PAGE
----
The wind still whirls up volcanic ash from the 2011 eruption in Grímsvötn in Vatnajökull, south Iceland, blocking visibility and causing air pollution. Farmers are requesting pollution detectors.
The ash in Kirkjubæjarklaustur during the eruption. Photo by Robertas Mickevicius.
“We have repeatedly asked for an air pollution detector here in Fljótshverfi but it has proven a considerable hassle to have it approved,” commented farmer at Kálfafell Björn Helgi Snorrason to Morgunblaðið.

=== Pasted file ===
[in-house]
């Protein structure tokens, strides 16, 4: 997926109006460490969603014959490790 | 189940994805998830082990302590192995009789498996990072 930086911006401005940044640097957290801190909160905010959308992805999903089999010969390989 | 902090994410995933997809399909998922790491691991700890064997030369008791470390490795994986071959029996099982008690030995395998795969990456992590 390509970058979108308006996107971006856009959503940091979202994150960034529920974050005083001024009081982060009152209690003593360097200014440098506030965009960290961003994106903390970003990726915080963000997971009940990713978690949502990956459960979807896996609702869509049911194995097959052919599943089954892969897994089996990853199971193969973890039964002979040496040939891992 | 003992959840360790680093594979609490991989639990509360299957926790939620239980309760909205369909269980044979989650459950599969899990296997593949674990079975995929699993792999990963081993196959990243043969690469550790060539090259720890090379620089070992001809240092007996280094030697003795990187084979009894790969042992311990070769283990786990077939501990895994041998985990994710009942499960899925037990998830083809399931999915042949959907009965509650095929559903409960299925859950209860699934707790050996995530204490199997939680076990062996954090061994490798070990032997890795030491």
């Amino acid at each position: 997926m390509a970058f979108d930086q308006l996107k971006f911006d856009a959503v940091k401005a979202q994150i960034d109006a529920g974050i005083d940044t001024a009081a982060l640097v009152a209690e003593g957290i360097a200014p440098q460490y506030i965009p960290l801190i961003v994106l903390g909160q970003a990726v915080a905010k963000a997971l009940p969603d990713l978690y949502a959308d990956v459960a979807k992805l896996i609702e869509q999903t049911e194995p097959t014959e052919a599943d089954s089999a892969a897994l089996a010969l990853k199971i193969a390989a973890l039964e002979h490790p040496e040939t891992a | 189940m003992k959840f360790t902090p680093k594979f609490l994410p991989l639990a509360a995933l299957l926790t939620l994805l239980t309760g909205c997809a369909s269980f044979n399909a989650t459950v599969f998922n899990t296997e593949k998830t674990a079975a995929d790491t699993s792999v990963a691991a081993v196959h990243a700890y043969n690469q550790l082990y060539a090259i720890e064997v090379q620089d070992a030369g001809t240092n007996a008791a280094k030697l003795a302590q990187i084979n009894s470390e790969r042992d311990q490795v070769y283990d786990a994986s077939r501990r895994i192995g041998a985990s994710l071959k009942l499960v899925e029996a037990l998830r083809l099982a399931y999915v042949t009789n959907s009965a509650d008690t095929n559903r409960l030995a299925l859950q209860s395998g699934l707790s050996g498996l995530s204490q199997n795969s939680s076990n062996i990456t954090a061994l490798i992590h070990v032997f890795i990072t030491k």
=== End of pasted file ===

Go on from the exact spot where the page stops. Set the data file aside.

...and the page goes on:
He said the Environment Agency of Iceland claims to have no money but finds that a poor excuse given that young children live in the area who are exposed to air pollution.
“It is more extensive than people realize. You see it on the tables when you wipe them; the layer quickly returns. One is very insulted about not getting the detector,” Björn added.
Baldur Bjarnason, farmer at Síða, reported that a few days ago he could hardly see his sheep folds, which are 500 meters away from his house, because of ash whirled up by the wind.
Kristján Geirsson, divisional manager at the Environment Agency, said the request is being looked into, pointing out that there is an air pollution detector at Kirkjubæjarklaustur.